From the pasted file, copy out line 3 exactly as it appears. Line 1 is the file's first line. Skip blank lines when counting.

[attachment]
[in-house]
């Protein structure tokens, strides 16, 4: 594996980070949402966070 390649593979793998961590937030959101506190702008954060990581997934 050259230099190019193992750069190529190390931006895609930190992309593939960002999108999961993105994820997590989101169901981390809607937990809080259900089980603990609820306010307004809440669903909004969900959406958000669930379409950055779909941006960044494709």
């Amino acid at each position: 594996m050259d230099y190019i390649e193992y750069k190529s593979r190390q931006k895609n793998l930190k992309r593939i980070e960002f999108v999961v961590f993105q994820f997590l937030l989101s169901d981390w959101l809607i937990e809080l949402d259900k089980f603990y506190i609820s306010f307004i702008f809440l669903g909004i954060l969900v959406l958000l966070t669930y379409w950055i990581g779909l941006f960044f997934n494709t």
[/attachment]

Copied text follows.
């Amino acid at each position: 594996m050259d230099y190019i390649e193992y750069k190529s593979r190390q931006k895609n793998l930190k992309r593939i980070e960002f999108v999961v961590f993105q994820f997590l937030l989101s169901d981390w959101l809607i937990e809080l949402d259900k089980f603990y506190i609820s306010f307004i702008f809440l669903g909004i954060l969900v959406l958000l966070t669930y379409w950055i990581g779909l941006f960044f997934n494709t």